The homes are laid out along Craig Avenue which is named for Voight’s 5-year-old son, Craig. There are sidewalks but no driveways. Eight six-stall garages are discretely placed away from the homes. The houses were rented to young families in general as well as to employees at the new Veterans’ Administration Hospital in Shorewood.

Brody Street is the only other road; it connects to Mohawk Park to the west. Floyd Voight was instrumental in the construction of the pedestrian underpass across University Avenue. There is also a pedestrian passageway through a large culvert under the railroad tracks that provides access to Old Middleton Road. Generations of children have probably given the walkways secret names.

A student of early 1950s suburban housing would observe that Mohawk Park, Indian Hills, and Blackhawk Park, each designed for a particular share of the post-war market, are clustered within a half-mile radius.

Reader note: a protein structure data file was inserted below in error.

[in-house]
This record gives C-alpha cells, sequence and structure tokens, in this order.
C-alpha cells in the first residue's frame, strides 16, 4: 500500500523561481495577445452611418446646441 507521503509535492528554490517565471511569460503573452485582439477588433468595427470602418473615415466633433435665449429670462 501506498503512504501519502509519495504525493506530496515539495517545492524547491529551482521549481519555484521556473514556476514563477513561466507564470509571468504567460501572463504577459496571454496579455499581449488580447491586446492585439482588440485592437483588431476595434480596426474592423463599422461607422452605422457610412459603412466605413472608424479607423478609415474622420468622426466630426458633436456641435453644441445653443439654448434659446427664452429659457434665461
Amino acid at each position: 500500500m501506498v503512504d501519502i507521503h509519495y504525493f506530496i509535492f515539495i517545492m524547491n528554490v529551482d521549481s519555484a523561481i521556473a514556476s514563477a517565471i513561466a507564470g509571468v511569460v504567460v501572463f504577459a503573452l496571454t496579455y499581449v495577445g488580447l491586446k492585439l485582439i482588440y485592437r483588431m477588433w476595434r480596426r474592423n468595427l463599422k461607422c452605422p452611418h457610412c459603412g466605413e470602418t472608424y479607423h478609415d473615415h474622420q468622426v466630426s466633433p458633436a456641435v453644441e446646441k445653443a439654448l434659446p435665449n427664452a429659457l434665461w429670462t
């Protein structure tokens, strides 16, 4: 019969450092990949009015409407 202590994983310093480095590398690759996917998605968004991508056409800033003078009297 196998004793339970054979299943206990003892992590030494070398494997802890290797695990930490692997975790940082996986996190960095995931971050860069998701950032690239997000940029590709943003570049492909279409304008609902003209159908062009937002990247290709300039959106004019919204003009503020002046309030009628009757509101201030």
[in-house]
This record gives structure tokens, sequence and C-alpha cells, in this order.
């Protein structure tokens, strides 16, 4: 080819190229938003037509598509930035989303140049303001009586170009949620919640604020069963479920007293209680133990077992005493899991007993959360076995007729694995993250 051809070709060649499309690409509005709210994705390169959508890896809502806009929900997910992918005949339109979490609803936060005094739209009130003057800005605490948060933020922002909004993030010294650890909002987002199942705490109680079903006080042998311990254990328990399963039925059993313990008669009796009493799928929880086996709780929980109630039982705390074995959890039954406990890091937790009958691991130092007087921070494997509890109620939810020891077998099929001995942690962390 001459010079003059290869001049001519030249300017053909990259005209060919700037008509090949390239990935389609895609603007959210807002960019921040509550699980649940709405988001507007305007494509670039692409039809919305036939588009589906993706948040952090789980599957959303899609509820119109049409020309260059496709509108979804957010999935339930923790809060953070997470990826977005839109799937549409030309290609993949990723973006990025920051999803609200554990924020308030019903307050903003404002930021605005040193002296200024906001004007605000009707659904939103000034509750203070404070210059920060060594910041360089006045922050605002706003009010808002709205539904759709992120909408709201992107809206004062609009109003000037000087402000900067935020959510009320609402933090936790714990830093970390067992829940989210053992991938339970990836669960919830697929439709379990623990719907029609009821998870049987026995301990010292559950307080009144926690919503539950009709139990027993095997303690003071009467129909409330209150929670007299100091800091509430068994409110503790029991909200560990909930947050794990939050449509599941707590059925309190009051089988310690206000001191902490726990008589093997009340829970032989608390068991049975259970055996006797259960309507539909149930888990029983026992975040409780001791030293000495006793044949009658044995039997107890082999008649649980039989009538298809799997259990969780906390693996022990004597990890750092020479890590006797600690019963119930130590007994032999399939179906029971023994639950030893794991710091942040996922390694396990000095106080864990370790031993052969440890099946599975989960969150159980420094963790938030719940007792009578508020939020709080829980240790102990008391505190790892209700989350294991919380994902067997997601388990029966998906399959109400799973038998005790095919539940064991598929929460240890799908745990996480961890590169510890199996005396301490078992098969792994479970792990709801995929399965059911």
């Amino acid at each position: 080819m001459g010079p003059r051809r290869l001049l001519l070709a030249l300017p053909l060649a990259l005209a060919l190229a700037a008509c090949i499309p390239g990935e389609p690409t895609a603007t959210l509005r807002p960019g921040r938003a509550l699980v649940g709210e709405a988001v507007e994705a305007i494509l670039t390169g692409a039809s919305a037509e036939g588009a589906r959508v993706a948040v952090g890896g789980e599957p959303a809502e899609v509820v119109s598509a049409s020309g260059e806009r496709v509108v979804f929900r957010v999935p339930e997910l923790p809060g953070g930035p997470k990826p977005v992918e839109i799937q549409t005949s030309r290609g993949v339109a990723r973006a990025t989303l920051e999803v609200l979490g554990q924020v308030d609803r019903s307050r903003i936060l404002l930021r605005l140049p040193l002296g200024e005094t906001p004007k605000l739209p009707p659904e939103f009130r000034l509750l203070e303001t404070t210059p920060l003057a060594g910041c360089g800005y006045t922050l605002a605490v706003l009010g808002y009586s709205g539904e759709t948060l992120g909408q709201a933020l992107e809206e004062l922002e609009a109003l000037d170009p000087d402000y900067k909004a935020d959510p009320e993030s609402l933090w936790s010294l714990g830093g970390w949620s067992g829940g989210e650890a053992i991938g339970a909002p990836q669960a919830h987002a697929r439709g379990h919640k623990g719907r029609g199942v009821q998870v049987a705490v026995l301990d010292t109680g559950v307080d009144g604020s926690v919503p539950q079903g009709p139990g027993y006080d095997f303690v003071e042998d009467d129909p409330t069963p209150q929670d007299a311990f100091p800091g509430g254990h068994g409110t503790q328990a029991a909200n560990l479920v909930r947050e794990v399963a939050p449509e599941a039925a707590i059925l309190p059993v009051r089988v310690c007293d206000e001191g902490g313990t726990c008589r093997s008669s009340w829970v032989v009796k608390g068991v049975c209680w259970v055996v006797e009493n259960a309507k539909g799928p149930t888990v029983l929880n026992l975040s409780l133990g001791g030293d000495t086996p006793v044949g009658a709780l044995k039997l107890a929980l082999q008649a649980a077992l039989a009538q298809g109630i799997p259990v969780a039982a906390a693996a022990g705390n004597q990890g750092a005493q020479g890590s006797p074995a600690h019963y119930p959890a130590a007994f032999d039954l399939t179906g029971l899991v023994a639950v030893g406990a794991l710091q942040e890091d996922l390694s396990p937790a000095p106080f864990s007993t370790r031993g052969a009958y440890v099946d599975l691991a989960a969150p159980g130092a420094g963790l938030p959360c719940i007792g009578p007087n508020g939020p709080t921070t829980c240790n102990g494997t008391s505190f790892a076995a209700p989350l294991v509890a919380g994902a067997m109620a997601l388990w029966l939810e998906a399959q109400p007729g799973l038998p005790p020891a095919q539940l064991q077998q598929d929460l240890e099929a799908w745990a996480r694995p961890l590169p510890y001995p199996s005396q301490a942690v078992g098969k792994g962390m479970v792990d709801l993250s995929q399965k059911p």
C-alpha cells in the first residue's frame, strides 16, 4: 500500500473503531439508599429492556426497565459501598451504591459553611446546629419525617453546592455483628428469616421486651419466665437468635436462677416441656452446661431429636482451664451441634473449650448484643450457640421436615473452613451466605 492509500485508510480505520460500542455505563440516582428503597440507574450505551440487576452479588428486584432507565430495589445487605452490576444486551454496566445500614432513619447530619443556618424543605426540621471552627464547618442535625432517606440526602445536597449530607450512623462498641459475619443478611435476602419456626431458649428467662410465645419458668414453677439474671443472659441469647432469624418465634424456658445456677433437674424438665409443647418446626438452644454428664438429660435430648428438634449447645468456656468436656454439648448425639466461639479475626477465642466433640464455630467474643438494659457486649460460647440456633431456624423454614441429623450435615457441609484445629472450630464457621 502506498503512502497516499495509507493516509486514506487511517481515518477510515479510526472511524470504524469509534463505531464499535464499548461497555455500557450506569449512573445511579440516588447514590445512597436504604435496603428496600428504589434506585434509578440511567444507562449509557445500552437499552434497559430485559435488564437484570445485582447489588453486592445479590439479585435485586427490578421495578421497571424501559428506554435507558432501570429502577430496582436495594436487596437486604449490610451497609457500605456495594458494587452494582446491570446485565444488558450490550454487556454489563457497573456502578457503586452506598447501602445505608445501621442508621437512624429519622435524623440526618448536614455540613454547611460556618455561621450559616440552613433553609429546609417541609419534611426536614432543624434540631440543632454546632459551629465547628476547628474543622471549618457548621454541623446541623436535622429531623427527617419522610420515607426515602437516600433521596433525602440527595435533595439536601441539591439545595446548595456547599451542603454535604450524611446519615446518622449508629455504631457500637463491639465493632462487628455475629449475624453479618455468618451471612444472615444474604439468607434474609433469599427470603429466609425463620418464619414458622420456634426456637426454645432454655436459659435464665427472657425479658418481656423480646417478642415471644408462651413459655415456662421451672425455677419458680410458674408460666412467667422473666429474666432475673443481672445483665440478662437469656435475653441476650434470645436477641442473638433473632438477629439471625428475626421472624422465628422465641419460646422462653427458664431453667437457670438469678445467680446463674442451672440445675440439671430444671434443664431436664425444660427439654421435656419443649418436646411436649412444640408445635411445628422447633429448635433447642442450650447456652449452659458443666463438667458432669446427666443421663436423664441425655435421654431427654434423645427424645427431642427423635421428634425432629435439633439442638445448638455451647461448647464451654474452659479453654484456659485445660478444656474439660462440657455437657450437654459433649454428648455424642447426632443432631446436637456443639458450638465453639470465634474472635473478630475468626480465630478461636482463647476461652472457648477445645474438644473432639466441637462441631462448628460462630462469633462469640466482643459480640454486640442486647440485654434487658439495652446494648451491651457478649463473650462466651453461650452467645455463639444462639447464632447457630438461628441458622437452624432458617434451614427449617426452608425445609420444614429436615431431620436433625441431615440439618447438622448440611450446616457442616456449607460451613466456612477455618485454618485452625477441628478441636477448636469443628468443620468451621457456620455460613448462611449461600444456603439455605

Blackhawk Park, probably more than any similar project in Madison, retains much of its 1950s appearance.

Dale, Merrill, Heim, Risser, Warner

The names of several families in northern areas west of Shorewood Hills appear in local street and place names.

Frederic Cassidy reported that Dale Heights, a 1909 plat between Old Middleton Road and University Avenue, was chosen for the maiden name of Ernest N. Warner’s mother-in-law.

Ernest Noble Warner, 1868-1930, developed several plats in the Spring Harbor area. His daughter Elizabeth, 1900-1977, married Frederic Emanuel Risser. Risser, 1900-1971, was a prominent lawyer and state politician. The Rissers lived at 5010 Risser Road. Their son Fred Risser has been state senator from the 26th district since the 1960s.

A local farmer, Alfred Merrill, 1824-1906, platted Merrill Park in 1891 and Merrill Crest in 1910. He owned the Merrill Spring.

Heim Avenue is located on land that was once the Heim family farm and orchard extending from Old Middleton Road to Lake Mendota.

Spring Harbor

For this article Spring Harbor refers only to an area north of University Avenue west of Indian Hills and northwest along the Lake Mendota shore to just beyond Camelot Drive.